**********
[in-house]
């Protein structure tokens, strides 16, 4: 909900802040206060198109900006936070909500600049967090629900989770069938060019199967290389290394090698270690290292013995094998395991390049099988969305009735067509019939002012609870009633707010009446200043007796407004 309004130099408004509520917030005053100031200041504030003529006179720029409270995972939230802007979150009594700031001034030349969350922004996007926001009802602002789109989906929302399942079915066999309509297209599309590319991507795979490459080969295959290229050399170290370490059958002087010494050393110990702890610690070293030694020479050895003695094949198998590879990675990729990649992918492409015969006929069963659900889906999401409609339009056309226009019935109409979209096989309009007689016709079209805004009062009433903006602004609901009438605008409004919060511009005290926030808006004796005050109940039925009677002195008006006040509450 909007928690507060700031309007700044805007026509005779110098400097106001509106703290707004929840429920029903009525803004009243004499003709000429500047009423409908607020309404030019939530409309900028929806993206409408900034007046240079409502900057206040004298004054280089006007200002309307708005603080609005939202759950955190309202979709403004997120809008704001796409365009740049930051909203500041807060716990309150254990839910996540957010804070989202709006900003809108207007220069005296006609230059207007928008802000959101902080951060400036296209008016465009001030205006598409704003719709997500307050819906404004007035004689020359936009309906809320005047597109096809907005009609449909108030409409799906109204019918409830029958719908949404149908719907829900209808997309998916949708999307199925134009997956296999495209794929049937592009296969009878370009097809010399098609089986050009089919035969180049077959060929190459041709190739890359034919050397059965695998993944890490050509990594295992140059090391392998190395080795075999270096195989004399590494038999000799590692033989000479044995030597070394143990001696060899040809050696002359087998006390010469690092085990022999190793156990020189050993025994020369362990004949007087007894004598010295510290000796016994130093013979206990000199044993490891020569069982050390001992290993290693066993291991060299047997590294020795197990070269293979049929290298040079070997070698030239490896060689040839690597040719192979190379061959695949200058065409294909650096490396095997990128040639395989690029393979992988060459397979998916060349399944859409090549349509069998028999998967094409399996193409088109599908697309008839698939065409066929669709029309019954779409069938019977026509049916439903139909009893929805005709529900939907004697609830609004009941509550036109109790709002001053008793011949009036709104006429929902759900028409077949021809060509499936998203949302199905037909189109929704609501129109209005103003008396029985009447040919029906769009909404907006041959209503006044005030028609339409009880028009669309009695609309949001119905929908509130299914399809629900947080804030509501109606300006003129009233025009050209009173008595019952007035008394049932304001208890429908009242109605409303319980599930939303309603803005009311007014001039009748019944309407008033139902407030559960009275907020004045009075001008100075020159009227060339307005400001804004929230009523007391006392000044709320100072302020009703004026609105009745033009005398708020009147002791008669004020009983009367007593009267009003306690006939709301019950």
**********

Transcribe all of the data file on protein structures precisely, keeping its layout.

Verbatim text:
[in-house]
């Protein structure tokens, strides 16, 4: 909900802040206060198109900006936070909500600049967090629900989770069938060019199967290389290394090698270690290292013995094998395991390049099988969305009735067509019939002012609870009633707010009446200043007796407004 309004130099408004509520917030005053100031200041504030003529006179720029409270995972939230802007979150009594700031001034030349969350922004996007926001009802602002789109989906929302399942079915066999309509297209599309590319991507795979490459080969295959290229050399170290370490059958002087010494050393110990702890610690070293030694020479050895003695094949198998590879990675990729990649992918492409015969006929069963659900889906999401409609339009056309226009019935109409979209096989309009007689016709079209805004009062009433903006602004609901009438605008409004919060511009005290926030808006004796005050109940039925009677002195008006006040509450 909007928690507060700031309007700044805007026509005779110098400097106001509106703290707004929840429920029903009525803004009243004499003709000429500047009423409908607020309404030019939530409309900028929806993206409408900034007046240079409502900057206040004298004054280089006007200002309307708005603080609005939202759950955190309202979709403004997120809008704001796409365009740049930051909203500041807060716990309150254990839910996540957010804070989202709006900003809108207007220069005296006609230059207007928008802000959101902080951060400036296209008016465009001030205006598409704003719709997500307050819906404004007035004689020359936009309906809320005047597109096809907005009609449909108030409409799906109204019918409830029958719908949404149908719907829900209808997309998916949708999307199925134009997956296999495209794929049937592009296969009878370009097809010399098609089986050009089919035969180049077959060929190459041709190739890359034919050397059965695998993944890490050509990594295992140059090391392998190395080795075999270096195989004399590494038999000799590692033989000479044995030597070394143990001696060899040809050696002359087998006390010469690092085990022999190793156990020189050993025994020369362990004949007087007894004598010295510290000796016994130093013979206990000199044993490891020569069982050390001992290993290693066993291991060299047997590294020795197990070269293979049929290298040079070997070698030239490896060689040839690597040719192979190379061959695949200058065409294909650096490396095997990128040639395989690029393979992988060459397979998916060349399944859409090549349509069998028999998967094409399996193409088109599908697309008839698939065409066929669709029309019954779409069938019977026509049916439903139909009893929805005709529900939907004697609830609004009941509550036109109790709002001053008793011949009036709104006429929902759900028409077949021809060509499936998203949302199905037909189109929704609501129109209005103003008396029985009447040919029906769009909404907006041959209503006044005030028609339409009880028009669309009695609309949001119905929908509130299914399809629900947080804030509501109606300006003129009233025009050209009173008595019952007035008394049932304001208890429908009242109605409303319980599930939303309603803005009311007014001039009748019944309407008033139902407030559960009275907020004045009075001008100075020159009227060339307005400001804004929230009523007391006392000044709320100072302020009703004026609105009745033009005398708020009147002791008669004020009983009367007593009267009003306690006939709301019950």